This was my fourth show in the span of eight days. I was pretty pumped to see Kaleo live. Their  lead singer JJ Julius Son’s voice is spellbinding–I mean, have you heard “All The Pretty Girls”?–and I was looking forward to seeing if he is the real deal. The answer is an emphatic yes. Kaleo’s live show was as crystal clear and flawless as their debut album, A/B. If I could have asked for anything more (and I will, even though I was perfectly happy), I wish that JJ would have interacted more with us and told us some stories about growing up in Iceland and their songs. I was happily surprised to learn that WCLZ recorded the show, so the loads of people who couldn’t get tickets could listen, too! Take a listen and let me know what you think. Oh, and check out Kaleo’s incredibly beautiful videos for “Way Down We Go” (filmed in a volcano) and “Save Yourself” (filmed on an iceberg)!

I also enjoyed Portland based band Hannah Daman and the Martelle Sisters. They had an upbeat Americana vibe with nice harmonies and energy and were clearly excited to warm up the sold out crowd at Port City Music Hall.

Thanks for making this happen, CLZ!

xo,

bree

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Ellis Paul

Friday, September 16, 2016

Johnson Hall, Gardiner, Maine

Ellis Paul is my favorite singer-songwriter. A Maine native, he’s an incredible storyteller, and I have taken every opportunity possible over the last thirteen years to see him live. This was a delightful night, and I’m so glad to have been in the audience. I’d asked Johnson Hall’s Executive Director Mike Miclon to bring Ellis Paul to Johnson Hall when he first took charge of the venue a couple of years ago, and he readily obliged. Before Mike introduced Ellis to the stage, he singled me out and said that this was my 47th Ellis Paul show and gave a kind shout out to whatbreesees.com, as well. Mike said that he trusts my taste in music, so takes my booking advice seriously. It was such a feel good moment for me, and one of the reasons I love seeing shows at Johnson Hall in teeny Gardiner, Maine so much. It feels like home.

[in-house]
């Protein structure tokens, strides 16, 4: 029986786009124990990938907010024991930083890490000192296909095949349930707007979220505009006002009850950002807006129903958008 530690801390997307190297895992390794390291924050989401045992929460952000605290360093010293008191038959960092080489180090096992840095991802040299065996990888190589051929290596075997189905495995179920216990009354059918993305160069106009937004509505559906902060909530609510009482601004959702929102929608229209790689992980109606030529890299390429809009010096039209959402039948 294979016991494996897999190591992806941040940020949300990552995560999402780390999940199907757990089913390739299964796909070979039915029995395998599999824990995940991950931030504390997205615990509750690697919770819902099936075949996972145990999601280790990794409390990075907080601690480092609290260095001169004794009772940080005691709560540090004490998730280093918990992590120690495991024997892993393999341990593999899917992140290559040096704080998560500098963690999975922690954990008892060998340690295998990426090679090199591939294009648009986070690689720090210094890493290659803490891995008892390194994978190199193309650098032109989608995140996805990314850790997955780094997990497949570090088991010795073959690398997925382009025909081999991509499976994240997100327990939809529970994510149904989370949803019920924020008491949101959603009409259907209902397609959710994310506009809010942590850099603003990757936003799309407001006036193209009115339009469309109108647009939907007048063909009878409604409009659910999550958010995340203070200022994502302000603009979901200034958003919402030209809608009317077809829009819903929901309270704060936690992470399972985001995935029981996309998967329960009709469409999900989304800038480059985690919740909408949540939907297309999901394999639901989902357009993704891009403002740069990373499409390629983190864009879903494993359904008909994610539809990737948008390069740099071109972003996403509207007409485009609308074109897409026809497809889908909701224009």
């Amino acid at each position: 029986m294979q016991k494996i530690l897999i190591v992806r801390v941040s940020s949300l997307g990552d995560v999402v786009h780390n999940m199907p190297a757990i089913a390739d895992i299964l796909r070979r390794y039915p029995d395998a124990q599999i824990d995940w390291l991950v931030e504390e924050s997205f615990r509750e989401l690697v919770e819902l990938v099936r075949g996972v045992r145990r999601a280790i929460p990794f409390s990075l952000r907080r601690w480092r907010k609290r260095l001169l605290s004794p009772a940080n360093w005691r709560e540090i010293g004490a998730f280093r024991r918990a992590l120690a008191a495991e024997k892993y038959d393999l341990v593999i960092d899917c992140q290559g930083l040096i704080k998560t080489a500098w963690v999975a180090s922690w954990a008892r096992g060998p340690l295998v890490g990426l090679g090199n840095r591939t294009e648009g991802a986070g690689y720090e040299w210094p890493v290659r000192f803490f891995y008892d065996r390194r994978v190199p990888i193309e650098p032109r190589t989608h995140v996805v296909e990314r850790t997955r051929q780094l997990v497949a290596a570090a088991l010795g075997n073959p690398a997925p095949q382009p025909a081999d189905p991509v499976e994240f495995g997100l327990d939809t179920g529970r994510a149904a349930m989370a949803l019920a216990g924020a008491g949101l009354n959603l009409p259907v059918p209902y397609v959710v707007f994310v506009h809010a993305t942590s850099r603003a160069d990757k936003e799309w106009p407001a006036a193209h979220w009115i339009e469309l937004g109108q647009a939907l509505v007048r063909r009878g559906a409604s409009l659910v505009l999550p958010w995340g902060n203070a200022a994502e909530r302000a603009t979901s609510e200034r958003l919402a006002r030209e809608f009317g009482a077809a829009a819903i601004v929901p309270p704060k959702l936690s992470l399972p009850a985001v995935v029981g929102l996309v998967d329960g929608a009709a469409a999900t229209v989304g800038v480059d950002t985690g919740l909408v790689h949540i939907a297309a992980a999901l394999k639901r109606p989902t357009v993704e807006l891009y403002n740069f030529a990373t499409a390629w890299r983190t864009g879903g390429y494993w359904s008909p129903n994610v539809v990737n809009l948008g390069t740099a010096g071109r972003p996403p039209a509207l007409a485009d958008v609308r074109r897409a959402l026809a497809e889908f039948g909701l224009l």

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Ellis Paul

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Ellis took the stage and said his pickup on his guitar wasn’t working, so he came down into the audience and played the bulk of his set unplugged from there. It was such an intimate experience, and we loved it. Ellis had written a new song about traveling that he was still using notes for, and a sweet older gentleman was clearly over the moon to be asked to hold it for Ellis while he sang.

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Blurry but precious

Ellis told us about his experience putting Woody Guthrie’s song “God’s Promise” to music (even after embarrassing himself by awkwardly showing Woody’s son Arlo his Woody Guthrie tattoo). I wasn’t surprised that Ellis ended the night with an impromptu ditty on the piano about how women outnumber men 60/40 in colleges and universities and are clearly poised to take over the world. He sang that he’d be voting for Hillary for his two daughters, made a joke about Trump’s bad hair, and got off stage. It turned out that someone in the audience that night wrote him a letter to explain why Hillary is the Anti-Christ and admonished Ellis for talking about politics at a folk show. Clearly, someone is very lacking in the roots and purpose of folk music!  

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From Ellis Paul’s Facebook page

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As always, it’s a pleasure to see Ellis live. I went up to see the unfinished Opera House on the top levels of Johnson Hall after the show (there’s been some new money pledged to the renovation project, too!) and just before I left, Mike told Ellis that I can really sing and that we should do a duet at my 50th Ellis show. Sounds like a plan to me!

xo,

bree